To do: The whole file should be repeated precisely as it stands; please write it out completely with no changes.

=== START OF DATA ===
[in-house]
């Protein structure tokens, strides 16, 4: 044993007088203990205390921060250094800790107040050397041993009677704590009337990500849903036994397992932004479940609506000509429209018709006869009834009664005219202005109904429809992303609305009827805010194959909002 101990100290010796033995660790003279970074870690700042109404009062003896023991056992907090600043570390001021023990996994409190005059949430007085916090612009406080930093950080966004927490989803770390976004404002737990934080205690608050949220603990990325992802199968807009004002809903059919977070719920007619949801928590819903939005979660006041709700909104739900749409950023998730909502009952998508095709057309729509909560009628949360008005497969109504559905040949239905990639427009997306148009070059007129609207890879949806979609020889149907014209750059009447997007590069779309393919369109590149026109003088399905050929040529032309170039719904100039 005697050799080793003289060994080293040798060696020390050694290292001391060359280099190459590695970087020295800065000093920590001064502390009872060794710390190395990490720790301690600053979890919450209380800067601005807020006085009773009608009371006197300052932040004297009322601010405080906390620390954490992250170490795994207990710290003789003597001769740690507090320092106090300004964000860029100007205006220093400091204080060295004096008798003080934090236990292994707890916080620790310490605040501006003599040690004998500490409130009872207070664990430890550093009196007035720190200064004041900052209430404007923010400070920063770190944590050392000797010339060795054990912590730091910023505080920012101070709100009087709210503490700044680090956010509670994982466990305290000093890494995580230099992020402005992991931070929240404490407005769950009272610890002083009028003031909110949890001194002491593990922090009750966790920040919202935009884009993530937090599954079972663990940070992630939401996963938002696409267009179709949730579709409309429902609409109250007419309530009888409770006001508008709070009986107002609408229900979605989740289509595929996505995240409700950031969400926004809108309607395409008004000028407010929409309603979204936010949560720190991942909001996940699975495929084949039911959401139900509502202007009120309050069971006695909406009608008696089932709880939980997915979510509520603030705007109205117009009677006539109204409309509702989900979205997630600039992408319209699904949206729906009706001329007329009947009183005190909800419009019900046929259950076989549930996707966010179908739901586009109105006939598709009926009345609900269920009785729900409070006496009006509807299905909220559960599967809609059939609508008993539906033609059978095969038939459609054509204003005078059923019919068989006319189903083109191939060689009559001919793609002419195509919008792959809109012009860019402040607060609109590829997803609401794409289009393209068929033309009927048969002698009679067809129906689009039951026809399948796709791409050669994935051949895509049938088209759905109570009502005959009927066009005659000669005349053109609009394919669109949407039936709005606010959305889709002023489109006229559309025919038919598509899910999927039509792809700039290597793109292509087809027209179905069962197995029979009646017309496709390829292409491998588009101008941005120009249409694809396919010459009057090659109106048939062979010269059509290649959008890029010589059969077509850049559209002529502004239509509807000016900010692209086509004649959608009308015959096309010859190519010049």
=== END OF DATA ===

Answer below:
[in-house]
């Protein structure tokens, strides 16, 4: 044993007088203990205390921060250094800790107040050397041993009677704590009337990500849903036994397992932004479940609506000509429209018709006869009834009664005219202005109904429809992303609305009827805010194959909002 101990100290010796033995660790003279970074870690700042109404009062003896023991056992907090600043570390001021023990996994409190005059949430007085916090612009406080930093950080966004927490989803770390976004404002737990934080205690608050949220603990990325992802199968807009004002809903059919977070719920007619949801928590819903939005979660006041709700909104739900749409950023998730909502009952998508095709057309729509909560009628949360008005497969109504559905040949239905990639427009997306148009070059007129609207890879949806979609020889149907014209750059009447997007590069779309393919369109590149026109003088399905050929040529032309170039719904100039 005697050799080793003289060994080293040798060696020390050694290292001391060359280099190459590695970087020295800065000093920590001064502390009872060794710390190395990490720790301690600053979890919450209380800067601005807020006085009773009608009371006197300052932040004297009322601010405080906390620390954490992250170490795994207990710290003789003597001769740690507090320092106090300004964000860029100007205006220093400091204080060295004096008798003080934090236990292994707890916080620790310490605040501006003599040690004998500490409130009872207070664990430890550093009196007035720190200064004041900052209430404007923010400070920063770190944590050392000797010339060795054990912590730091910023505080920012101070709100009087709210503490700044680090956010509670994982466990305290000093890494995580230099992020402005992991931070929240404490407005769950009272610890002083009028003031909110949890001194002491593990922090009750966790920040919202935009884009993530937090599954079972663990940070992630939401996963938002696409267009179709949730579709409309429902609409109250007419309530009888409770006001508008709070009986107002609408229900979605989740289509595929996505995240409700950031969400926004809108309607395409008004000028407010929409309603979204936010949560720190991942909001996940699975495929084949039911959401139900509502202007009120309050069971006695909406009608008696089932709880939980997915979510509520603030705007109205117009009677006539109204409309509702989900979205997630600039992408319209699904949206729906009706001329007329009947009183005190909800419009019900046929259950076989549930996707966010179908739901586009109105006939598709009926009345609900269920009785729900409070006496009006509807299905909220559960599967809609059939609508008993539906033609059978095969038939459609054509204003005078059923019919068989006319189903083109191939060689009559001919793609002419195509919008792959809109012009860019402040607060609109590829997803609401794409289009393209068929033309009927048969002698009679067809129906689009039951026809399948796709791409050669994935051949895509049938088209759905109570009502005959009927066009005659000669005349053109609009394919669109949407039936709005606010959305889709002023489109006229559309025919038919598509899910999927039509792809700039290597793109292509087809027209179905069962197995029979009646017309496709390829292409491998588009101008941005120009249409694809396919010459009057090659109106048939062979010269059509290649959008890029010589059969077509850049559209002529502004239509509807000016900010692209086509004649959608009308015959096309010859190519010049």